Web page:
“Somebody’s ringin' the bell.” It’s the IRS! The IRS announced yesterday that revenue agents will make up to 800 surprise face-to-face visits to people with incomes in excess of $100,000 who failed to file tax returns in 2018 or earlier. While estimates vary, there are millions of non-filers each year so this effort is largely symbolic. “We want to remind people across all income categories that they need to file their taxes," said Paul Mamo, Director of Collection Operations, Small Business/Self Employed Division. “We want to ensure taxpayers know their options to get right with their taxes and avoid bigger issues later."
“Do me a favor.” Boost wage growth with corporate tax cuts? TPC’s Steve Rosenthal finds little evidence that the Tax Cuts and Jobs Act accomplished that promised goal. For corporate rate cuts to translate into higher wages, corporations have to attract and retain additional funds and invest in new plants, equipment, and processes that increase worker productivity. Finally, workers must negotiate higher wages. Rosenthal sees no signs that even the first steps have occurred. Thus, so far the TCJA has offered corporate “tax cuts for shareholders—who tend to be rich, including a sizable block of foreigners—and, eventually, tax increases or spending cuts for the rest of us.”
Is the White House taking heed? The Washington Post reports that President Trump’s economic advisers have floated a new minimum tax on corporations to address criticism that the TCJA allowed corporations to eliminate their tax burden.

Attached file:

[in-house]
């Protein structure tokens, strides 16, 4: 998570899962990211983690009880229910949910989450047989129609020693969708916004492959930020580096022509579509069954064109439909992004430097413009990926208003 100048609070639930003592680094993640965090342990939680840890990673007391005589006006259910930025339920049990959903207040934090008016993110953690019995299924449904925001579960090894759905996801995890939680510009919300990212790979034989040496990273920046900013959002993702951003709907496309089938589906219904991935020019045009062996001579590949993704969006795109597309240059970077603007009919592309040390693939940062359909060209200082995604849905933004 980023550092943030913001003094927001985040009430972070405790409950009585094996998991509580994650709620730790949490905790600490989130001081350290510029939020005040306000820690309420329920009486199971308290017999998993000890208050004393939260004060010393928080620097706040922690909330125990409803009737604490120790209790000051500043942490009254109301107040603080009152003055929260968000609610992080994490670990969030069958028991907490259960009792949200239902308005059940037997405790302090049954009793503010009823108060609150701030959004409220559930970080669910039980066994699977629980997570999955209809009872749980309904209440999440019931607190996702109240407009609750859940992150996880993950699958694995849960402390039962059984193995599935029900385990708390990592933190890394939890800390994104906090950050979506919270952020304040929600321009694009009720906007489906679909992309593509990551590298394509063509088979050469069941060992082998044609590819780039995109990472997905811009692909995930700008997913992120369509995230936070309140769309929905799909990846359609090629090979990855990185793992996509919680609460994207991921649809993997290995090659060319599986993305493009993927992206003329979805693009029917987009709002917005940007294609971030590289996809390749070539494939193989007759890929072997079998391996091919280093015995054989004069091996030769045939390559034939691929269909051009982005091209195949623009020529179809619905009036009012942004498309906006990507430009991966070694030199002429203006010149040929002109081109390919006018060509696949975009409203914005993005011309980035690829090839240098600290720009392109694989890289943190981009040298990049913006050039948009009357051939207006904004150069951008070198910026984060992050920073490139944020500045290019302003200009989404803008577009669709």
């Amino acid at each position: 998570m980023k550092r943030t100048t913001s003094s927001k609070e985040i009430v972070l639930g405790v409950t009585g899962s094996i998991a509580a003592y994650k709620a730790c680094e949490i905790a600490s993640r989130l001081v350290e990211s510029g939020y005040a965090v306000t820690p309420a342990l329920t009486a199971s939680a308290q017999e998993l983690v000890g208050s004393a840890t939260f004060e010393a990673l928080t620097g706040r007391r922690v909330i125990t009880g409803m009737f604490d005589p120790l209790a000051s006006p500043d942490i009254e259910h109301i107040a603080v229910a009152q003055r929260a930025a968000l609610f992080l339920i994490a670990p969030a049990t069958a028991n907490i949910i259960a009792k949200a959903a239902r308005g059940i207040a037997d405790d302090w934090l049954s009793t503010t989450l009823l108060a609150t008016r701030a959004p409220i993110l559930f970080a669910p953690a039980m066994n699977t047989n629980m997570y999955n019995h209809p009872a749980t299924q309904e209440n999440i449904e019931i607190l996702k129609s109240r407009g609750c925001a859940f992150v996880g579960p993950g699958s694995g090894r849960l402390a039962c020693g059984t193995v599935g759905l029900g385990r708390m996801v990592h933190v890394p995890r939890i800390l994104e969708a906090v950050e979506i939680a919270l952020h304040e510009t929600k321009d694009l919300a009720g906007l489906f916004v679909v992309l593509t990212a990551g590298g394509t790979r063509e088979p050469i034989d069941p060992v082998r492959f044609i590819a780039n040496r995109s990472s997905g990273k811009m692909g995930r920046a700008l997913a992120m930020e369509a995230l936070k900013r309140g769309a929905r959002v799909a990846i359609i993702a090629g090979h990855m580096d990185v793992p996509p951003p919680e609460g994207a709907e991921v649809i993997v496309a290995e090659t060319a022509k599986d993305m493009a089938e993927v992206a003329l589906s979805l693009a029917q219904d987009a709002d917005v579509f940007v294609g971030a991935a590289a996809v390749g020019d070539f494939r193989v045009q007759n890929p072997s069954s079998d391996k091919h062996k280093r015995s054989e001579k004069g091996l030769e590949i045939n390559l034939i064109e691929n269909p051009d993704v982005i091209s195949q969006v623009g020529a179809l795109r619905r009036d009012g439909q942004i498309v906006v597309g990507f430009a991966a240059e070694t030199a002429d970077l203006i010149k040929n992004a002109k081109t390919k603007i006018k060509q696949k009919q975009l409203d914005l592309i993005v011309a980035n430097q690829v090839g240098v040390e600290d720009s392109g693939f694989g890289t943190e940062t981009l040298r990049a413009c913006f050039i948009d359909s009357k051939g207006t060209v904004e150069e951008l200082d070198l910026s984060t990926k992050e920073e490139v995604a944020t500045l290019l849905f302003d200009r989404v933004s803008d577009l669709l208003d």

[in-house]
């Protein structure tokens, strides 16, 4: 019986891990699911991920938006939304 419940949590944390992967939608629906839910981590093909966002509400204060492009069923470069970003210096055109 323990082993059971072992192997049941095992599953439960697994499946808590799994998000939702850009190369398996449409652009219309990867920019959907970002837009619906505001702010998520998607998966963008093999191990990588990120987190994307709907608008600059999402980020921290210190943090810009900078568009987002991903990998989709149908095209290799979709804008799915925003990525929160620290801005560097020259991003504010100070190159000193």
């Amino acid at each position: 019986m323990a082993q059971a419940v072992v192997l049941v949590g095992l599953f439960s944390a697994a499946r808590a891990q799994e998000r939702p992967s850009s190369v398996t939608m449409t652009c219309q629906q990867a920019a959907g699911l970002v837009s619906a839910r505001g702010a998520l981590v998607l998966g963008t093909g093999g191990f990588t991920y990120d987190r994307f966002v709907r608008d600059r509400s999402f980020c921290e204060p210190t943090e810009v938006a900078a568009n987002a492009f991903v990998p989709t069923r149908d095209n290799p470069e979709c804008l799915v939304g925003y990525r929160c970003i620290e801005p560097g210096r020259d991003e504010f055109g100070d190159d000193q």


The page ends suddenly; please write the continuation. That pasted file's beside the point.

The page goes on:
“Open the door…” How can we get more people to take the Earned Income Tax Credit? TPC’s Elaine Maag likes a proposal by US senators Sherrod Brown and Catherine Cortez Masto for the IRS to deliver automatic refunds to certain eligible EITC filers without requiring the filers to first claim the payment. Non-participants are hard to reach. For example, they may live in rural areas, be self-employed, may not be proficient in English, or may recently have experienced a change in marital, financial or parental status. While increasing participation among these populations won’t be easy, Elaine thinks Brown and Cortez Masto have proposed a reasonable first step: The IRS should send automatic EITC refunds to workers without qualifying children.
“And let ‘em in.” The IRS Free File program was blasted by Members of Congress and others after ProPublica reported that tax prep companies made it difficult for users to find IRS Free File options though online searches. Now, the news service reports another source of confusion for customers: Advertising. Google searches for “free tax filing,” for example, turn up advertisements for products like TurboTax’s “Free Edition,” but those ads still sometimes lead customers to paid software. ProPublica also found that TurboTax’s version of Free File doesn’t generally appear until the second page of search results.But it turns out that if you search "free file" instead of "free tax filing" the results appear on the first page and send you to the free service.
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